pasta primavera or pasta with marinara or pesto sauce
vegetable lasagna
tofu-vegetable stir fry, any vegetable stir-fry, or pad Thai
vegetable lo Mein
vegetable kebabs, grilled
bean burritos or tacos, taco salad with texturized soy protein crumbles
For breakfast, try soy-based sausage patties or links
Rather than hamburgers, try veggie burgers. A variety of kinds are available, made with soy beans, black beans, vegetables, and/or rice
Add vegetarian meat substitutes to soups and stews. These include tempeh (cultured soybeans with a chewy texture), tofu, or wheat gluten (seitan)
For barbecues, try veggie burgers, soy hot dogs, marinated tofu or tempeh
Make bean burgers, lentil burgers, or pita halves with falafel (spicy ground chick pea patties which reheat on aircraft extremely well)
Suggest to the caterer soy options (texturized vegetable protein) as a substitute for meat, and soy cheese as a substitute for regular cheese

Here are a few menu ideas with more appealing options for your vegetarian on board:


  • Oatmeal Pancakes with Applesauce Topping and Calcium Fortified Orange Juice

  • 1 Cup of Steel Cut Oatmeal with Cinnamon (Remember the Super Foods) and Raisins, ½ Cup Soy Milk, 1 Slice of Whole Grain Toast with Almond Butter, ½ Grapefruit


  • Bean Burritos Made with Black Beans and Corn in a Corn Tortilla with Chopped Lettuce, Tomatoes, Salsa and a Fresh Spinach Salad with Tahini-Lemon Dressing

  • Whole Wheat Pita Stuffed With Sun Dried Tomato Hummus, Tomato, Lettuce, and Shredded Carrot, and Green Bean and Fingerling Potato Salad with Miso Dressing

  • Tempura Beet with Rollatini with Balsamic Glaze

  • Summer Chopped Salad

  • Grilled Portobello Mushroom Burger with Fresh Spinach Leaves and Cajun Avocado and Rèmoulade, Asparagus with Orange Zest, And Tomato Salad with Arugula Pesto


  • Chinese Vegetable Stir Fry Over Whole Grain Brown Rice With Tofu Chunks, Broccoli, Water Chestnuts, Snow or Sugar Pea Pods, Water Chestnuts, Straw Mushrooms, and Bok Choy. And served for dessert Cantaloupe Drizzled with Fresh Squeezed Lime Juice or a Whipped Cashew Cream.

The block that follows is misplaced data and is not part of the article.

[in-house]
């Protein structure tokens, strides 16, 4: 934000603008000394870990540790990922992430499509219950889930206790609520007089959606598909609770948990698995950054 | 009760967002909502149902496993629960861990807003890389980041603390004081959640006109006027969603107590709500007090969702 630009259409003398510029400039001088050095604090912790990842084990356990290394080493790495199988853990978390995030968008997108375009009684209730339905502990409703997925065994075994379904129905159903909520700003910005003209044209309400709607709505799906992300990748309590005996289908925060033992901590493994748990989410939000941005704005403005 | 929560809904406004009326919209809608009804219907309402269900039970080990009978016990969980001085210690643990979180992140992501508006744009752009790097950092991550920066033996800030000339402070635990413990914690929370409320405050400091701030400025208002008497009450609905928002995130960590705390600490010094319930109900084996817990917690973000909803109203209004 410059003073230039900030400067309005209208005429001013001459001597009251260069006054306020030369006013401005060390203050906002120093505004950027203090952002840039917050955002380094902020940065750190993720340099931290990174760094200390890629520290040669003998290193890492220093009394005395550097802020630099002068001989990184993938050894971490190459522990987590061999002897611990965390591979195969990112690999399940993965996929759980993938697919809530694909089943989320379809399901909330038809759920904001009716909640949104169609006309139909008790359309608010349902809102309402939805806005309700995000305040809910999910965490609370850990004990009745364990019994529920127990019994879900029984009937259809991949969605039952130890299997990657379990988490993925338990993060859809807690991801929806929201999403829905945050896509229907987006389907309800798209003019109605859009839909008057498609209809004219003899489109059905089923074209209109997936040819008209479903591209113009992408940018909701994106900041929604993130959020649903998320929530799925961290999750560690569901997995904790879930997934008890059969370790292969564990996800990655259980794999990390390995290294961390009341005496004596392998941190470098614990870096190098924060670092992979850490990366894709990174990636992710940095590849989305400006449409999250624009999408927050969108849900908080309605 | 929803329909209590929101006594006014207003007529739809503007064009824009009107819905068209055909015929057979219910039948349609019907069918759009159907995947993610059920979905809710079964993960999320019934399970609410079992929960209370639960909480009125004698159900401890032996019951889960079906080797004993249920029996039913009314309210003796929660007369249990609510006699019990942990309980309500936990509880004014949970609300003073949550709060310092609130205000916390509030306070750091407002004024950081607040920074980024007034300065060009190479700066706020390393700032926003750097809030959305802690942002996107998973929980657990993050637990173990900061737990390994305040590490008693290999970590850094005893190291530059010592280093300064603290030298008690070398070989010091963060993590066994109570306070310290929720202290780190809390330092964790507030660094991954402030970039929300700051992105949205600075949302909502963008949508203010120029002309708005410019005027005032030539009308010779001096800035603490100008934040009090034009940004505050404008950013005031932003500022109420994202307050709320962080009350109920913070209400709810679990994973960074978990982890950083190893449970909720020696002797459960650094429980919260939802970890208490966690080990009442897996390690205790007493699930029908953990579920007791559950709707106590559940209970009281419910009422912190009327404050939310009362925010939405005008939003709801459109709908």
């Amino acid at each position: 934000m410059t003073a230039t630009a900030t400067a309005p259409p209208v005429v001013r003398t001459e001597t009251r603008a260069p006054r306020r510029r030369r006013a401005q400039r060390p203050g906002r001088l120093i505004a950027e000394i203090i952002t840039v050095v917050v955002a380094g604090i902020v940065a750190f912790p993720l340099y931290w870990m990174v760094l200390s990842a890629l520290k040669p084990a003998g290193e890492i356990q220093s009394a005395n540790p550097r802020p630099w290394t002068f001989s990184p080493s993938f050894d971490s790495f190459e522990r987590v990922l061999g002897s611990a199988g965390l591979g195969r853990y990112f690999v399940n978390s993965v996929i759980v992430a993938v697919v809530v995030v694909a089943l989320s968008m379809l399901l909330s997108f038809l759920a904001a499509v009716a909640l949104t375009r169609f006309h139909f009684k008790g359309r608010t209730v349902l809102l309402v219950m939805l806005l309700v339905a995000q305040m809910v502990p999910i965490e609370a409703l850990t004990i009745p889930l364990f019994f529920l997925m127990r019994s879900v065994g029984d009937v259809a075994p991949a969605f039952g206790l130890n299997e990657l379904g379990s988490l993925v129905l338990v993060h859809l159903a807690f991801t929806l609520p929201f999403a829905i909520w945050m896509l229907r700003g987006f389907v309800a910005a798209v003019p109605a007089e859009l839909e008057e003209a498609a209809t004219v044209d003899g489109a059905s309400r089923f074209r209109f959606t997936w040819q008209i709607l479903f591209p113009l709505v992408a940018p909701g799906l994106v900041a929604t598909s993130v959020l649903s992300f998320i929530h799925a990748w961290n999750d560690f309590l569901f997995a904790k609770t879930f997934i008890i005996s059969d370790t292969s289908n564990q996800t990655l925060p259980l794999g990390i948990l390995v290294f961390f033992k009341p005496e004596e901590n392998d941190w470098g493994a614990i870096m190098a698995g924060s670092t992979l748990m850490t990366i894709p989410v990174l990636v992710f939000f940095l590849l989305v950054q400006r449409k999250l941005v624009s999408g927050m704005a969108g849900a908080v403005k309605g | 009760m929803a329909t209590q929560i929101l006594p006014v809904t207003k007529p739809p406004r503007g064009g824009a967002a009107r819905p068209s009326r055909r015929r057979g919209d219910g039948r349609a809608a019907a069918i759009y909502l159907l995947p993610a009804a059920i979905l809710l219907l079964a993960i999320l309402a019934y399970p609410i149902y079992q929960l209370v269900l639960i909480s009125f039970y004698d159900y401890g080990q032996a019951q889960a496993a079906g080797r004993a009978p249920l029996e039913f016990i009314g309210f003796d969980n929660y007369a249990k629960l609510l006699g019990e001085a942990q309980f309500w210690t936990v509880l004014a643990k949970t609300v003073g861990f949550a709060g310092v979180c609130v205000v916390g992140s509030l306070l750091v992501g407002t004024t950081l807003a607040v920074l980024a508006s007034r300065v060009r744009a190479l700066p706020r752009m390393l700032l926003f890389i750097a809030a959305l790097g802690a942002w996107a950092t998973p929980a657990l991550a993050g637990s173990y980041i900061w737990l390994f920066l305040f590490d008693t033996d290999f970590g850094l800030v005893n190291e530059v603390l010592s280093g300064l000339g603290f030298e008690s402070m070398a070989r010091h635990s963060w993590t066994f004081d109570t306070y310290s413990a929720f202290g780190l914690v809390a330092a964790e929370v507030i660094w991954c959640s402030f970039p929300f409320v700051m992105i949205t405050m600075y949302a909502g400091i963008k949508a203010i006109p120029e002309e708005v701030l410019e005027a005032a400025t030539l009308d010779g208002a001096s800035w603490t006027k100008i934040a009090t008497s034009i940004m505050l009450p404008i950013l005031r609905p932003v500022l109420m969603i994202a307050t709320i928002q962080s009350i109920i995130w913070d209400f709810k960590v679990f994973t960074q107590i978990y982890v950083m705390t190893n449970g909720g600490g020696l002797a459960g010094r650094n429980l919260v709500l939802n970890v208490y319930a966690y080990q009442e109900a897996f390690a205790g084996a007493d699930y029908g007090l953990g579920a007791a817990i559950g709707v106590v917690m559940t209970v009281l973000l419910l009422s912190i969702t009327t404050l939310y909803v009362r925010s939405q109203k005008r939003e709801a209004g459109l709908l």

• A Vegetable Plate Consisting Of: Baked Sweet Potato, Steamed Collard Greens with Hot Pepper Sauce, Baked Beans and a Fresh Baked Apple with Cinnamon for Dessert

  • Vegetable Fajita, Rice with Tomato and Saffron, Vegetarian Black Beans

  • Peppercorn Encrusted Portobello Fillets with Yellow Tomato Béarnaise and Mashed Potatoes

  • Free Form Ravioli with Tofu Ricotta and Arugula Pesto

  • Gardein Chicken Scaloppini with Shiitake Sake Sauce, Braised Pea Shoots and Crispy Udon Noodle Cake

  • Grilled Shiitake Mushrooms With Polenta, Roasted Japanese Eggplant and Smoke Paprika Crème

For snacks or starters try things like:

Corn Chowder
Yellow Lentil Soup
Butternut Squash Soup
Macadamia Caprese
Sweet Onion Beggar’s Purses with Red Onion Jam
Beet Ravioli with Balsamic Pickled Figs and Green Garlic Oil
Lemongrass Consomé’ with Pea Shoot and Mushroom Dumplings
Cream of Asparagus Soup 
Quinoa, Avocado and Sweet Potato Timbale with Roasted Tomatillo Dressing
Fresh Fruit (Remember our Super Food list)
Grilled Garden Vegetables with Pomegranate Balsamic Reduction
Trail Mix
Granola Bars
Oatmeal Cookies
Baked Kale Chips ( So easy to do on the airplane)
Dried Figs
Banana Soymilk or Almond Milk Shake
Steamed Edamame
Lightly Toasted Nuts
Fresh Baked Focaccia with Caramelized Onions and Marinara

Simply speaking, you have the ability to offer your passengers and flight crews delicious and tempting meals that meet the vegetarian restrictions. Even the smallest and most inexperienced food source should be able to accommodate you with the information provided here.

Bon Appetite!

Link to the BlueSky Business Aviation News Article Featuring Paula Kraft of Tastefully Yours

More Articles

View Archives